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Organic matter recently detected by NASA’s robotic rover “Curiosity” is probably not due to contamination brought from Earth as researchers originally thought. A team of German and British scientists led by geoscientist Prof. Dr. Frank Keppler from Heidelberg University now suggests that the gaseous chlorinated organic compound – chloromethane – recently found on the “Red Planet” most likely comes from the soil of Mars, with its carbon and hydrogen probably deriving from meteorites that fell on the planet’s surface. This assumption is supported by isotope measurements made by the scientists in which they replicated some of the Mars lander experiments. In these investigations, samples from a 4.6 billion old meteorite that fell in Australia in 1969 were used.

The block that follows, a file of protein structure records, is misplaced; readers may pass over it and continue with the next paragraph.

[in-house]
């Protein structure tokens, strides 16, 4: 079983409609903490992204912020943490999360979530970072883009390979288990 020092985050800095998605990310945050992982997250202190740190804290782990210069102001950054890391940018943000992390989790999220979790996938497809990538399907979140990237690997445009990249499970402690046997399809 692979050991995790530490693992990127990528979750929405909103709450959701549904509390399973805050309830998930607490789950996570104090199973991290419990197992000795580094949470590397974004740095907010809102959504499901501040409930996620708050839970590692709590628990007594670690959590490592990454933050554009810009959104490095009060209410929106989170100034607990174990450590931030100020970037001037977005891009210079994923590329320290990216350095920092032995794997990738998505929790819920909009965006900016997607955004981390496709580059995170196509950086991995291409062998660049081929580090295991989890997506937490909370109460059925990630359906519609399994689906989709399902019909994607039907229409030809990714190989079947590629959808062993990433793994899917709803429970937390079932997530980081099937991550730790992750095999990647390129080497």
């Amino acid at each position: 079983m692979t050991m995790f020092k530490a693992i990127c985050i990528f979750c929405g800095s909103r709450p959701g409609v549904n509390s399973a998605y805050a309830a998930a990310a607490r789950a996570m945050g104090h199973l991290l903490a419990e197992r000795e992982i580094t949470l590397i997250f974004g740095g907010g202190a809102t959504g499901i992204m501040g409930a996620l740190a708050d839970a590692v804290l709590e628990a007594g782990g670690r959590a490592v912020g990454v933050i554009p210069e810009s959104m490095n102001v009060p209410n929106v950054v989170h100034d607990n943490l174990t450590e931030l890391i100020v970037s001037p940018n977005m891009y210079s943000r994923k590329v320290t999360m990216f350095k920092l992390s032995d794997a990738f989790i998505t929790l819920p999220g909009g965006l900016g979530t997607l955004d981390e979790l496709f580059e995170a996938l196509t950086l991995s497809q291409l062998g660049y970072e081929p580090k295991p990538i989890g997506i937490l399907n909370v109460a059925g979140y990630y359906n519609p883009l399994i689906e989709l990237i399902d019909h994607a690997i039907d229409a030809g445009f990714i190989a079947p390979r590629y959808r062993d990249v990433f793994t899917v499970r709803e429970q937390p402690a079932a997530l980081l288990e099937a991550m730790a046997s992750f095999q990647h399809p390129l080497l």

Results from this study have been published in Scientific Reports ("Chloromethane release from carbonaceous meteorite affords new insight into Mars lander findings").

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